|Publication number||US7584328 B2|
|Application number||US 11/273,809|
|Publication date||Sep 1, 2009|
|Filing date||Nov 14, 2005|
|Priority date||Nov 14, 2005|
|Also published as||US20070113018|
|Publication number||11273809, 273809, US 7584328 B2, US 7584328B2, US-B2-7584328, US7584328 B2, US7584328B2|
|Inventors||Peter C. Brink, Shrikant M. Shah, Peter R. Munguia|
|Original Assignee||Intel Corporation|
|Export Citation||BiBTeX, EndNote, RefMan|
|Patent Citations (3), Non-Patent Citations (1), Classifications (5), Legal Events (2)|
|External Links: USPTO, USPTO Assignment, Espacenet|
One or more embodiments of the invention relate generally to the field improving context switch performance. More particularly, one or more of the embodiments of the invention relates to a method, system, and an apparatus for efficient context switch for interrupt processing, task, or process switching.
Modem computer systems are capable of executing various applications in parallel and require the ability to perform a context switch to allow for handling of an interrupt, task, or process switching. However, a significant bottleneck between processors and system memory exists. As a result, a substantial amount of latency is incurred for completion of the context switch for handling of an interrupt, task, or process switching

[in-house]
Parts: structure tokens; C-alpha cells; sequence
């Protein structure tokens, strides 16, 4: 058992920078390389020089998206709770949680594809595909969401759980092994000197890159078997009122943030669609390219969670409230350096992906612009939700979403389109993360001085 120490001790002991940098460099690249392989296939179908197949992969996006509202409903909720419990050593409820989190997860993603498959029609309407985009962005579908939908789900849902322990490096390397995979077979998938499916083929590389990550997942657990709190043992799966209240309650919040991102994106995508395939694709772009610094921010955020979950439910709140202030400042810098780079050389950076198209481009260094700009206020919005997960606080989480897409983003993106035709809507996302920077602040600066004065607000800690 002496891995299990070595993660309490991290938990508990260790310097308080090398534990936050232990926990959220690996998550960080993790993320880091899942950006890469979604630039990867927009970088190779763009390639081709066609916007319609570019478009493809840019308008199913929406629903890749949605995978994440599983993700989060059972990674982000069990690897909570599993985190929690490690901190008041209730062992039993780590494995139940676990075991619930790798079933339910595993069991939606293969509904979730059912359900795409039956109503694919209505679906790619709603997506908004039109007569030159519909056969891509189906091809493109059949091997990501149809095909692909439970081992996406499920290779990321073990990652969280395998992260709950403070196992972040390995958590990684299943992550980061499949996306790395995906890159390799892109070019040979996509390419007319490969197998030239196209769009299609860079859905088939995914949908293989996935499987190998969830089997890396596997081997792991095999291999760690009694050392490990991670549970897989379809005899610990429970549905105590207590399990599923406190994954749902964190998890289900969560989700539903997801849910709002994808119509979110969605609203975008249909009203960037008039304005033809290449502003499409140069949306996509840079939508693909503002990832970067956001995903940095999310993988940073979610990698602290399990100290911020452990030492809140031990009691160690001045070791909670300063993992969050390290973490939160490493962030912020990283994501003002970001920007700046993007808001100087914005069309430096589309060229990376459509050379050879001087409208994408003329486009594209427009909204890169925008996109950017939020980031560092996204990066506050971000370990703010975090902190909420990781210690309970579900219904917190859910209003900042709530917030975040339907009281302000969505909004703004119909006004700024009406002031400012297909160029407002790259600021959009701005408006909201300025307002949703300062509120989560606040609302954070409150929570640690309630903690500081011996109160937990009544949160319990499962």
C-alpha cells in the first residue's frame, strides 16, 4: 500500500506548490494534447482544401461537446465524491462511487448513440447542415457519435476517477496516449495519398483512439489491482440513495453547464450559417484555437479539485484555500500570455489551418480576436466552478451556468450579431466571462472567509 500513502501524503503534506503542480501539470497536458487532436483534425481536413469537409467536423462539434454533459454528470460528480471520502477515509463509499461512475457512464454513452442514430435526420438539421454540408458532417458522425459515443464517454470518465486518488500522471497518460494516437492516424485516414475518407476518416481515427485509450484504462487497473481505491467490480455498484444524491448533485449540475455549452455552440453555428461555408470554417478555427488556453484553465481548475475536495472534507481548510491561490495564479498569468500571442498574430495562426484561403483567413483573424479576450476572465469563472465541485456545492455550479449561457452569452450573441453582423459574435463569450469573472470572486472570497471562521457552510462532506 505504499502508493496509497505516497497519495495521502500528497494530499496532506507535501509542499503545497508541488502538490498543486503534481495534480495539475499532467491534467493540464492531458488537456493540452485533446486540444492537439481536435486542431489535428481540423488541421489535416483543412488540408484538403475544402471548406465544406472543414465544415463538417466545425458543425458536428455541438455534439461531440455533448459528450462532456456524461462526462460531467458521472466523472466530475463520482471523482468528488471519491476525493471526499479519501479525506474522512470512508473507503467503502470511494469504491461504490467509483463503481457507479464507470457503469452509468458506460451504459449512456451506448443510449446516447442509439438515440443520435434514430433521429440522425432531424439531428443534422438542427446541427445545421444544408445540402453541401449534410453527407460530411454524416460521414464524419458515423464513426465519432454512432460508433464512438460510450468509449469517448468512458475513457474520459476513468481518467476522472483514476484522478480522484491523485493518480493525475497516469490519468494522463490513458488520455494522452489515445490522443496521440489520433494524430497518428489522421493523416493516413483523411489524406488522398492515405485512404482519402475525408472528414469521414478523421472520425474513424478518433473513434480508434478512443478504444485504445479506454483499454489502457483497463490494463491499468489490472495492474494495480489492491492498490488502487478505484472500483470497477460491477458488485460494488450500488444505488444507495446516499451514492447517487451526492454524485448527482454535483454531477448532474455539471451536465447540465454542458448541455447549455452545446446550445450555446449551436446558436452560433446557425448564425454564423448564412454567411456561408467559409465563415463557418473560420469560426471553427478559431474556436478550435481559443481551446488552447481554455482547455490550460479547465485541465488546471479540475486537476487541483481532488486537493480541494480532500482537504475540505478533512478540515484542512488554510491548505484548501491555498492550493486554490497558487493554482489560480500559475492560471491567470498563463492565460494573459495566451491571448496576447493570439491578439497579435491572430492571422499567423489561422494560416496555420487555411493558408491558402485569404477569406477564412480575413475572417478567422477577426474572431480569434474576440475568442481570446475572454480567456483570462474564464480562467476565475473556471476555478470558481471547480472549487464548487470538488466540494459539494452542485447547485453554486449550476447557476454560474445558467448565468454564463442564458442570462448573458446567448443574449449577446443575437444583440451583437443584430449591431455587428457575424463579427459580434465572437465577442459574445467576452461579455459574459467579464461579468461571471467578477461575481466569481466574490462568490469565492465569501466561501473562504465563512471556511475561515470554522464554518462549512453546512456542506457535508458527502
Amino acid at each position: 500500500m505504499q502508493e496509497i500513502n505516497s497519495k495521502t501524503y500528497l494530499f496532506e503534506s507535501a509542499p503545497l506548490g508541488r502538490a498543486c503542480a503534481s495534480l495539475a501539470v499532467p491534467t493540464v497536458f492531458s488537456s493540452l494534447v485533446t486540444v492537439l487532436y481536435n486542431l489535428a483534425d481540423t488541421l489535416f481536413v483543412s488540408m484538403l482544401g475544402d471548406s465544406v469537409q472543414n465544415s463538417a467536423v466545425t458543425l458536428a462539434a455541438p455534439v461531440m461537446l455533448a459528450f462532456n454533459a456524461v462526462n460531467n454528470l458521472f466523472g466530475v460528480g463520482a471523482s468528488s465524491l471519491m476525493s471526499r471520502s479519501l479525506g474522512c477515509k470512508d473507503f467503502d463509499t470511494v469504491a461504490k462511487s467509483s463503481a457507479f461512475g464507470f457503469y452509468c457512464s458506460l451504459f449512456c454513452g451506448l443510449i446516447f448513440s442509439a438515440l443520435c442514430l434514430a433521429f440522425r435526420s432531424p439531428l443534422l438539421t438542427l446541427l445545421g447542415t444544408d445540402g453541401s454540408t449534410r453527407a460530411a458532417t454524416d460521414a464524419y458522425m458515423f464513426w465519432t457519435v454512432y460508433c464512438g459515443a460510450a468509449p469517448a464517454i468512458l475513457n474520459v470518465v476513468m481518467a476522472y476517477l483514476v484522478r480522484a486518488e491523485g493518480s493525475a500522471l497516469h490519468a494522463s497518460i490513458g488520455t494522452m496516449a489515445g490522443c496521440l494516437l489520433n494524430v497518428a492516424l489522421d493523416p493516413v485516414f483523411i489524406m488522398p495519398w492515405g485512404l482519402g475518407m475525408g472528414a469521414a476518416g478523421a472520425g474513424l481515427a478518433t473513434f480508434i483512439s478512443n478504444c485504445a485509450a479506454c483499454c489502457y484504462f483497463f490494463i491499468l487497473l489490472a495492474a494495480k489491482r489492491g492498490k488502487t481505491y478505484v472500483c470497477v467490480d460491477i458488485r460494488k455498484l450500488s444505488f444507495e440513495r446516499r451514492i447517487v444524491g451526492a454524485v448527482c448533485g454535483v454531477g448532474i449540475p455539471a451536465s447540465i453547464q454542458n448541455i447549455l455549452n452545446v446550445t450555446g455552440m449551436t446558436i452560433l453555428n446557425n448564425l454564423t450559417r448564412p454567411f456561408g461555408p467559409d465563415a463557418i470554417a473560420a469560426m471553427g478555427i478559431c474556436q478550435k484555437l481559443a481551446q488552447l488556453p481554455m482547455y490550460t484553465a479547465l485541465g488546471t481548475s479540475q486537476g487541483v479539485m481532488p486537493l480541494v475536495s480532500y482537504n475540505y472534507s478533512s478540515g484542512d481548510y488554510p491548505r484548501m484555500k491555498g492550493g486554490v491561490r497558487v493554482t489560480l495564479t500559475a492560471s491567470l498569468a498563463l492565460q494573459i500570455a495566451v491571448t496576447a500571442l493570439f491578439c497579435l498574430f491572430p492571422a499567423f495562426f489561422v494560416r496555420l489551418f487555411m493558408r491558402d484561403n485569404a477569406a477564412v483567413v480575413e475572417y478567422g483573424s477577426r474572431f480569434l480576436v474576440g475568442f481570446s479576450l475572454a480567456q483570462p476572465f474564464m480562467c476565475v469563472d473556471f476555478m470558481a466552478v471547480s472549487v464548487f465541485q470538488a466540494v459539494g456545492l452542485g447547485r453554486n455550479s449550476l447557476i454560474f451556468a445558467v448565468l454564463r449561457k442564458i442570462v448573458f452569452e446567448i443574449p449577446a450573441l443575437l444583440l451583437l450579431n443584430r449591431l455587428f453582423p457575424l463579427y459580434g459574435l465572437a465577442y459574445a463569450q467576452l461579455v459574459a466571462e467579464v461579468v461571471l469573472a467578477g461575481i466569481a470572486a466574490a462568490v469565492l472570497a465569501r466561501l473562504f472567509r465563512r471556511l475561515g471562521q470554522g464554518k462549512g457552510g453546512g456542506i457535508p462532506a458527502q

For example, an interrupt causes a CPU execution pipeline stall. The contents of the pipeline are usually discarded and the state of CPU registers at the completion of the last executed instruction are preserved by storing them in main memory. Subsequently, the CPU will be directed (or “jump”) to a known address determined by the interrupt controller configuration; in some cases this address is provided with the interrupt. Hence, execution at this new address creates a new state by loading all the registers with context related to the interrupt. This load requires reading the new information (usually out of main memory which may have been cached). Often times the new code sequence (the interrupt service routine) will include reading status registers to determine the cause of the interrupt and/or related information that controls the code execution. When an interrupt routine is ended, the unload/reload sequence is repeated this time restoring the state prior to the interrupt by reading the data back off of the “STACK”. However, there is a long delay in these unload and reload sequences which usually happens at a frequency slower than that of the actual CPU due to the inherently slower nature of system memory or IO space reads.